After far more post-production work than we normally do, we are happy to say we have produced a beautifully designed, Oxford-comma-excised book for Curtin University and their fellow contributors. It was great luck that we could fulfill the writers’ wishes to have a penguin leaping into the unknown on the cover of their book. It is not usually that easy to find a cc-licensed cover image which fits! It seems appropriate though that in a Book Sprint about Open Knowledge, we might be able to benefit from the commons, by finding a new use for a creation ‘belonging’ to someone else. A lesson in the exponentially positive impact of openness.
On the first day of this Sprint – organised by Curtin University at the very special Moondyne Convention Centre in Western Australia – everyone agreed; this book would have to be a manifesto. As a group of people who have spent most of their lives in universities, involved in various arenas such as publishing, research, teaching, libraries and administration – there was no shortage of experience in the room. They could have quite easily written about all the problems that they see and have experienced. They instead made a concerted effort to focus on a more hopeful future, where universities play a leading role in shaping open knowledge, and having a richer and more impactful relationship with society at large.
How knowledge is created and distributed has changed drammatically in recent years. Information is far easier to share than it has ever been. While ‘publish’ was a word that used to belong to the businesses involved in printing and selling books, it is now better known as a button we can click to share our thoughts and opinions or latest finding with the world. Anyone can become an expert or a source of knowledge to share with a broader world. For example, if you have a mysterious illness which your doctor can’t diagnose, you can go to a platform like Crowdmed and a group of ‘medical investigators’ will try to figure it out for you. Entities like Google are on a mission to know it all, and become the locus of all knowledge about human life.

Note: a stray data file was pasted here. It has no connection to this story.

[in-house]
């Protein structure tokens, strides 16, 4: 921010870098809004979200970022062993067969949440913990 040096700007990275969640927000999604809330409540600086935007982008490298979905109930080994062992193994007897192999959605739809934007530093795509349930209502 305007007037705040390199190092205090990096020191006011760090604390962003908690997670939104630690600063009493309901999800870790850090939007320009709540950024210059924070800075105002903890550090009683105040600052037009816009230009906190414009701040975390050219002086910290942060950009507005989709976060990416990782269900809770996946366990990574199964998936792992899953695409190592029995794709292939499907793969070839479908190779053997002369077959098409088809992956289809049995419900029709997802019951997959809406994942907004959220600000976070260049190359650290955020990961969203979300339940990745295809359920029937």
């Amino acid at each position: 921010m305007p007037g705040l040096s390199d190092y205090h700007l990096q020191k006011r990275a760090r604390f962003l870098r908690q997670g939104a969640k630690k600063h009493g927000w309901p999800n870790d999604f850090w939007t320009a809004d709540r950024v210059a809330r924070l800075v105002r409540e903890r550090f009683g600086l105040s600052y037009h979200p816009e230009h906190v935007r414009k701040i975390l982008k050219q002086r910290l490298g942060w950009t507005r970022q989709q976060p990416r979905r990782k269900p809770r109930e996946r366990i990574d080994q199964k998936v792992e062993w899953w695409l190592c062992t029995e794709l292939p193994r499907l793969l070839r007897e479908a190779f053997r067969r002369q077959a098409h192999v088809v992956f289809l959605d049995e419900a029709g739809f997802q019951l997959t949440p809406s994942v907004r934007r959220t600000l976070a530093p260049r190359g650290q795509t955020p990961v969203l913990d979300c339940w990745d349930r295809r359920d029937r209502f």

It is understandable how a university might respond to such developments with fear and the desire to protect the knowledge produced within its walls. That together with the economic pressure universities face to turn profit and the economic value they derive from intellectual property, puts them in a position where a closed knowledge system is tempting. The authors of this book however argue for the why openness can actually benefit universities by actually loweing costs, increasing efficiency and most importantly producing richer more diverse forms of knowledge, which more people can access and ultimately has a more positive impact on the world.
As the authors write:
This book advocates for universities to become Open Knowledge Institutions which institutionalise our world’s creative diversity in order to contribute to the stock of common knowledge. Universities operating as open knowledge institutions act with principles of openness at their centre. We advocate for universities to work with the broader community to generate shared knowledge resources that work for the broader benefit of all of humanity. We advocate that universities adopt transparent protocols for the creation, use and governance of these shared resources.
The book will soon be published and we hope it serves its purpose as a manifesto: inspiring some and enraging others but most importantly sparking debate and change. For more photos from this Book Sprint see our Flickr album.